High School E-Cigarette Use Drops While Unauthorized Products Appeal to Youth

CTP Connect

National Survey Shows Drop in E-Cigarette Use Among High School Students

In November, FDA and CDC released data from the 2023 National Youth Tobacco Survey (NYTS) on tobacco product use among U.S. youth. The findings, which were collected between March and June 2023, show that 10 percent of U.S. middle and high school students (2.8 million youth) reported current use of any tobacco product.

Among U.S. high school students, current overall tobacco product use declined during 2022–2023 (16.5 to 12.6 percent). This decline was primarily attributable to reduced e-cigarette use (14.1 to 10 percent), which translates to 580,000 fewer high school students who reported current use of e-cigarettes in 2023. Among high school students, declines in current use were also observed during 2022–2023 for cigars and overall combustible tobacco smoking, representing all-time lows. 

“It’s encouraging to see this substantial decline in e-cigarette use among high schoolers within the past year, which is a win for public health,” said Brian King, Ph.D., M.P.H., director of the FDA’s Center for Tobacco Products. “But we can’t rest on our laurels. There’s more work to be done to build on this progress.”

Although a decrease in e-cigarette use was observed among high school students, among middle school students, there was an increase in current overall tobacco product use (4.5 to 6.6 percent) and multiple tobacco product use (1.5 to 2.5 percent). However, among middle school students overall, no significant change was observed during 2022-2023 for current use of any individual tobacco product type, including e-cigarettes.

Read More About the Survey Findings

FDA Takes Actions Against Retailers for Selling Unauthorized Products That Appeal to Youth

Between September and December, FDA filed civil money penalty complaints against 67 brick and mortar and online retailers for the illegal sale of unauthorized Elf Bar, EB Design and other e-cigarettes. The e-cigarette products that were the focus of these complaints are especially popular among youth. Findings from the 2023 NYTS show that Elf Bar was the most commonly used brand among middle and high school students who reported using e-cigarettes (56.7 percent).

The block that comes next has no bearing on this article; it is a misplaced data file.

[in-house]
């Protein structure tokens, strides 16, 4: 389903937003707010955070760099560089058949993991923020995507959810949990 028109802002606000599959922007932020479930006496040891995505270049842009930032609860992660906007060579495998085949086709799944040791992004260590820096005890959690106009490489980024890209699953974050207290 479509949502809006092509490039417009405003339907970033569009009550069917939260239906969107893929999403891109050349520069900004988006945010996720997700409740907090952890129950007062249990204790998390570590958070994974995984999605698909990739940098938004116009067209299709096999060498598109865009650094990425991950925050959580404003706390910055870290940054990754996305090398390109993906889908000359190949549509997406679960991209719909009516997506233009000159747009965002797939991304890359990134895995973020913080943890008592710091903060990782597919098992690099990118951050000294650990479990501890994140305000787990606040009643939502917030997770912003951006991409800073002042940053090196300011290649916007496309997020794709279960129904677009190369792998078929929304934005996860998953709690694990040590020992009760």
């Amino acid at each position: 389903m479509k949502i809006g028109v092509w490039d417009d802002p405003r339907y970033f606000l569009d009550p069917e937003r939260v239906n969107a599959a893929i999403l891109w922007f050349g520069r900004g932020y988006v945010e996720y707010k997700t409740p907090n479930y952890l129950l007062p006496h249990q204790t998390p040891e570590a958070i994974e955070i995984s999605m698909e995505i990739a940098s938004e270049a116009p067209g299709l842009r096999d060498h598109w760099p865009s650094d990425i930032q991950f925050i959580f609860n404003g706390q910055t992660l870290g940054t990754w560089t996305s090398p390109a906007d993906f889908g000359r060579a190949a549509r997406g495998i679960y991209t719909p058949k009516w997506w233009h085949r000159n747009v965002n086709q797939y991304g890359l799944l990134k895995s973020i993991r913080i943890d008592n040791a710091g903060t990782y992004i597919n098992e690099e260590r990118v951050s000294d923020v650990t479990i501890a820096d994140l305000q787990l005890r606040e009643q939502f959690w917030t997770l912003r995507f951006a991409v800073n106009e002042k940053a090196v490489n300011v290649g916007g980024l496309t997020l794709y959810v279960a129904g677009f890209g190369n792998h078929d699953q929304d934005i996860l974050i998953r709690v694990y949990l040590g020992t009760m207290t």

In November, FDA issued warning letters to 14 online retailers for selling and/or distributing unauthorized e-cigarettes. Seven of the warning letters cite the sale of popular and youth-appealing disposable e-cigarette products marketed under the brand names Elf Bar, EB Design, Bang, Cali Bars, and Lava. The other seven warning letters cite retailers for selling and/or distributing unauthorized e-cigarettes packaged to look like youth-appealing toys and drink containers, including milk cartons, soft drink bottles, and slushies. The products’ design may help youth conceal the e-cigarettes from adults. The design may also be confused with an everyday object and the contents accidently ingested by young children.

E-cigarette that looks like a milk carton

E-cigarette packaging resembling a milk carton and a milk carton drink container

FDA also issued a warning letter to Nic Nac Naturals, LLC for the marketing of their unauthorized dissolvable nicotine products, which the company describes as “nicotine mints” and resemble a pack of mints. These products are of particular concern because of their resemblance to popular candies and the potential to cause severe nicotine toxicity or even death if accidentally ingested by young children.

Nic Nac Naturals nicotine mints compared to a pack of mints

Dissolvable Nic Nac nicotine product packaging compared to food product packaging

These actions were informed by FDA’s ongoing monitoring of multiple surveillance systems to identify products that are popular among youth or have youth appeal. It is important for educators and those who work with youth to be aware of these illegal youth-appealing products, which can be deceiving and easily concealed, including among younger students.

You Can Help FDA Prevent the Sale of Tobacco Products to Young People

To ensure businesses selling tobacco products, in person or online, follow all of the restrictions on the marketing and sale of tobacco products, FDA monitors compliance through surveillance and inspections by investigating complaints from the public about potential retailer violations.

The public can report potential violations to FDA in just minutes. Complaints may be submitted anonymously, if desired. By sending complaints of potential tobacco product violations to FDA, you help us monitor industry compliance with laws, reduce the health impact of tobacco use, and keep young people tobacco-free.

Learn How to Report Retailers to FDA

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